Getting deeper into the new Panda Bear album, I can’t help but be reminded of Jean-Luc Godard’s response when asked to explain why his 1965 film Pierrot le fou featured a copious amount of blood — the cavalier French filmmaker replied that “it’s not blood, it’s red”. A dense and lustrous sonic spree that builds on and yet departs from the kaleidoscopic pop of his third album Person Pitch (2007), Noah Lennox’s new songs have the tendency to slip into streams of wild abstracted beauty that make for some of the most illuminating moments on Tomboy. Take “Last Night At The Jetty”, a daytripper’s threnody seemingly executed in slow motion, its vistas of sound and undersea melodies lined together in hallucinatory dreamtime. – Keith.
mp3: Panda Bear – Last Night At The Jetty
Panda Bear’s Tomboy is available on Paw Tracks.
Before his performance at the Esplanade Recital Studio, we managed to catch Conor O’Brien of Villagers for a short live session at the legendary Snakeweed Studios. Time was tight, and we were all excited and raring to go. We were relieved to find Conor to be as affable as we had imagined, and even with his Mercury Prize nominee credentials, he still stunned us with how perfectly he nailed his takes. Album title-track “Becoming a Jackal” was crisp and urgent, dripping with a deadly honesty that rang long after the last whispers of the song and the breath-bated stillness that followed.
Riding on that hushed silence, Conor’s delivery of “The Pact (I’ll Be Your Fever)” was by comparison restrained and deliberately paced. Tensions build slowly through the song, finding glimpses of release only near the end. It all seemed rather effortless, if not for the reminder at the start of the video of all the dedication and hard work that had gone into this. Before we knew it, we had to rush him off for his Esplanade soundcheck, but his songs and personality continued to ring true in our hearts.
mp3: Villagers – Becoming A Jackal
I’m Waking Up To is a proud supporter of Snakeweed Sessions, which brings our favorite musicians to Snakeweed Studios in Singapore. Becoming a Jackal is out now on Domino Records.
Pearl Jam rehearsing “Not For You” on Saturday Night Live in 1994. Stumbling upon it accidentally, I was reminded of how much grunge and ‘noisy’ music I listened to when I was younger, particularly when I was in junior college and in the army as a conscript. In grunge music I heard everything I wanted to say, and that was why it was everything I wanted to hear.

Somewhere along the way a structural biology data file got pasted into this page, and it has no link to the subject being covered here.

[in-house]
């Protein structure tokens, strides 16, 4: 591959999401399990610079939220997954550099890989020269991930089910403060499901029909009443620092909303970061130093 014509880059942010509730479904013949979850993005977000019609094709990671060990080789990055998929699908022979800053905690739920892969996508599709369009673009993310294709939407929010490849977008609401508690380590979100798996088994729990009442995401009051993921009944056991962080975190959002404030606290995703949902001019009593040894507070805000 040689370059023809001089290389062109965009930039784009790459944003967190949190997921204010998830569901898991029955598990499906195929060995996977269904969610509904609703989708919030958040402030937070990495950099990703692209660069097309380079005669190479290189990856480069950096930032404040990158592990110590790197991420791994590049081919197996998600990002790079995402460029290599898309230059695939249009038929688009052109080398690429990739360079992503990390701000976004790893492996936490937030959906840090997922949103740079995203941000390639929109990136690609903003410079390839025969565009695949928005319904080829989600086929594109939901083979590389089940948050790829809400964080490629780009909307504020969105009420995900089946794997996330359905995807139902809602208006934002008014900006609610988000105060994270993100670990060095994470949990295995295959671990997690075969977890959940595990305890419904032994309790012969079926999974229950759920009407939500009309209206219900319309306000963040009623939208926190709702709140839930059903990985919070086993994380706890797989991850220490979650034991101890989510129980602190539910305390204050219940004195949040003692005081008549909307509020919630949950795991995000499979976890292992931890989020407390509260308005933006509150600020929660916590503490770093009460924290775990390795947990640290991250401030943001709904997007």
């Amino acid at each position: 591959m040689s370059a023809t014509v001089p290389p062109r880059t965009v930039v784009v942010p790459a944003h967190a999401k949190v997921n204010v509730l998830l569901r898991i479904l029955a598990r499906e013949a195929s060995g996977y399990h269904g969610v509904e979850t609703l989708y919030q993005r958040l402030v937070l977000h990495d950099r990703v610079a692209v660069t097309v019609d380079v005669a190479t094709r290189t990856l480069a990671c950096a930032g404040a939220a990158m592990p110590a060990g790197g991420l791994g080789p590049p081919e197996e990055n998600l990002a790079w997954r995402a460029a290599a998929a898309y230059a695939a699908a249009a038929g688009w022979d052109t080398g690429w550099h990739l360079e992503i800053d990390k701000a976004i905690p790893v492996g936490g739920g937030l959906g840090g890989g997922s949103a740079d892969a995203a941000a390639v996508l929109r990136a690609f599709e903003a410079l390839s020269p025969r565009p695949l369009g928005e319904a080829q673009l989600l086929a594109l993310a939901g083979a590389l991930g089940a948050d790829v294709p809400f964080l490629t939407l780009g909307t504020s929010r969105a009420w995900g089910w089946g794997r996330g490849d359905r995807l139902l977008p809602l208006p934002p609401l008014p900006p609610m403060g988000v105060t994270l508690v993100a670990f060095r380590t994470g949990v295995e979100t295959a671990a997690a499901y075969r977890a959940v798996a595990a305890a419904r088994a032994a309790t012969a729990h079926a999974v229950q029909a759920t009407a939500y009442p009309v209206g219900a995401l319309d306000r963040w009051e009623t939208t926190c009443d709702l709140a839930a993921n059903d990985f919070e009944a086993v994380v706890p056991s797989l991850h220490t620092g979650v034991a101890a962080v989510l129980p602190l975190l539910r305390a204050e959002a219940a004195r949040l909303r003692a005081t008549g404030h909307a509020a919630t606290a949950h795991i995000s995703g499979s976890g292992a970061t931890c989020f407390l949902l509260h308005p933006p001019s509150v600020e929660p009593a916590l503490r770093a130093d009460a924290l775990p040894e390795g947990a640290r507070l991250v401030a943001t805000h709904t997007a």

I was always more attracted to Nirvana, whom I thought were cleverer and more ironic than the very earnest Pearl Jam. Still, two decades into their career, Pearl Jam are plodding along, cranking out their brand of 70’s-inspired rock in a way that we now expect them to – a gravelly, stoical voice propped up by heavy guitar riffs, all firmly anchored to a trusty rhythm section.
When Cobain quoted Neil Young’s lyric “it’s better to burn out than to fade away” in his suicide letter, it sounded heroic; but in our current age of media-fuelled fads, the lyric sadly sounds more like an advertising slogan than saintly wisdom. I now have even more admiration for artists who achieve longevity. For this reason Pearl Jam are finding favour with me, because I understand how difficult it is to do the same thing for 20 years. My Twittery fingers can’t do it.
This “Not for You” video happens to exemplify Pearl Jam’s workmanlike nature. It’s a rehearsal but they’re taking it very seriously, and when the song climaxes, the band stomp their feet empathetically as the guitar strumming and drum hitting get harder. But that’s all to it. No fireworks, no surprises, no wigs, no wheelchairs, no angels’ wings or foetuses. When Pearl Jam claims the song is “Not for You” I believe them, because I see a band doing their own thing out there. – Song-Ming.
mp3: Pearl Jam – Not For You (Live SNL Rehearsal 1994)
Song-Ming Ang makes art about music. His latest publication, The Book of Guilty Pleasures, co-edited with Kim Cascone, is available from his website.